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According to available evidence, the first Jewish pioneers arrived in Chicago in 1841. And only five years later, Chicago s first synagogue was established. Walter Roth, the pre-eminent historian of Jewish Chicago, paints a vivid tapestry of well-known and little-known Jews from all walks of life.
Roth writes about some of the city s more violent history and how Jews were involved: the Iroquois Theatre Fire of 1903; the Haymarket bombing; the Memorial Day Massacre of 1937; the Peoria Street Riots of 1949; and the murder of Jake Lingle. In a section called Business in the City, Roth discusses Albert Lasker, the father of modern advertising; Ernest Ernie Byfield, who founded the Pump Room, an internationally known restaurant and celebrity haunt in the Ambassador East Hotel. William Paley, the CBS maven, is also profiled as well as Benjamin Rosenthal and the Chicago Mail Order Company.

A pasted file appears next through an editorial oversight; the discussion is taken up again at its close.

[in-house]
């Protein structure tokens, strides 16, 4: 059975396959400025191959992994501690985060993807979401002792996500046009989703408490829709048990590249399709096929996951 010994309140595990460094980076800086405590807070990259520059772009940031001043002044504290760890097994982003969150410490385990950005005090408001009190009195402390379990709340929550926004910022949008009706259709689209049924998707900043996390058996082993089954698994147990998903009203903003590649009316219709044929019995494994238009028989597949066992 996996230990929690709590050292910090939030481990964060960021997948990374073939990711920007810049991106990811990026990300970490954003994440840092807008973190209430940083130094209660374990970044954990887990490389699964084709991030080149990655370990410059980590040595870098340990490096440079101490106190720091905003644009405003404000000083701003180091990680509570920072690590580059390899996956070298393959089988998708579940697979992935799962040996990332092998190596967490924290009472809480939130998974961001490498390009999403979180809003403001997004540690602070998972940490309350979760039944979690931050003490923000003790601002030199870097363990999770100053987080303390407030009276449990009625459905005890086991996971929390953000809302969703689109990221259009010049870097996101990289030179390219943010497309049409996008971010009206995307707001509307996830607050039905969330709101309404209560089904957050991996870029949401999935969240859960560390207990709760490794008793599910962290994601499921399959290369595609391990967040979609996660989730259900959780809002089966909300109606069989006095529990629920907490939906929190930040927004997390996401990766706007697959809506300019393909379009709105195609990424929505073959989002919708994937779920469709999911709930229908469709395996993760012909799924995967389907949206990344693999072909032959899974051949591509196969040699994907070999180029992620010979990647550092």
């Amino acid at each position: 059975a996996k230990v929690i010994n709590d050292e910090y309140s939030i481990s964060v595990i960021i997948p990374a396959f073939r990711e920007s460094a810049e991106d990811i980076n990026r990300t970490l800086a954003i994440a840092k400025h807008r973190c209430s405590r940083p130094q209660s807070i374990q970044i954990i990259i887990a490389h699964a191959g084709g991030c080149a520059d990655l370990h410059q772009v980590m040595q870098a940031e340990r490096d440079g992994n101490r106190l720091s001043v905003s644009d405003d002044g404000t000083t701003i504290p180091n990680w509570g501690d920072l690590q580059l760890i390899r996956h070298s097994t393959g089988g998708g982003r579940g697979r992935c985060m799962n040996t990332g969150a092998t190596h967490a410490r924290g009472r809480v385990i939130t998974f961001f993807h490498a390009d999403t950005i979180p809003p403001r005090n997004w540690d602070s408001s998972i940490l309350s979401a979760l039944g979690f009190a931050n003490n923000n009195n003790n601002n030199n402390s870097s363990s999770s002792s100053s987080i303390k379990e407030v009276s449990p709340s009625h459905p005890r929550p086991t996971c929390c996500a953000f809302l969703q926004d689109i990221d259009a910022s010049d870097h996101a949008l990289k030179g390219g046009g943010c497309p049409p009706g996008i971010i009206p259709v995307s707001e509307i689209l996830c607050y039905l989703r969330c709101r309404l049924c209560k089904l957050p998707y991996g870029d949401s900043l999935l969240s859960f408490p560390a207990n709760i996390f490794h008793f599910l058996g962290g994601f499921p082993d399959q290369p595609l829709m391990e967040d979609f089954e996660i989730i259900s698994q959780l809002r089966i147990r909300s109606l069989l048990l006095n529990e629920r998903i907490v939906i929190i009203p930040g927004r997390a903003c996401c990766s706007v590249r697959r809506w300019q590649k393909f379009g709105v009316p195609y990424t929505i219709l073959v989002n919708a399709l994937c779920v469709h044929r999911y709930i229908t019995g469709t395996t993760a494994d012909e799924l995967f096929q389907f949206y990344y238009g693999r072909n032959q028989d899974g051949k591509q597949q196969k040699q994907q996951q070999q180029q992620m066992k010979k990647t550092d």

There are also sections on culture which deal with authors Meyer Levin and Isaac Rosenfeld, Humboldt Park s so-called Troubled Literary Golden Boy; and Leo Strauss, the influential political philosopher at the University of Chicago, who is known as the father of neo-conservatism. Scientists Martin D. Kamen, the co-discoverer of radioactive carbon 14 and Gunther S. Stent, the neurobiolgist, are also featured.
These are only a few of the influential people and events- who either lived in, visited or had some effect on Chicago over the last century. One of the more colorful of these was Vladimir Ze ev Jabotinsky, the ideological forbear of Israel s Likud Party who made two visits to Chicago.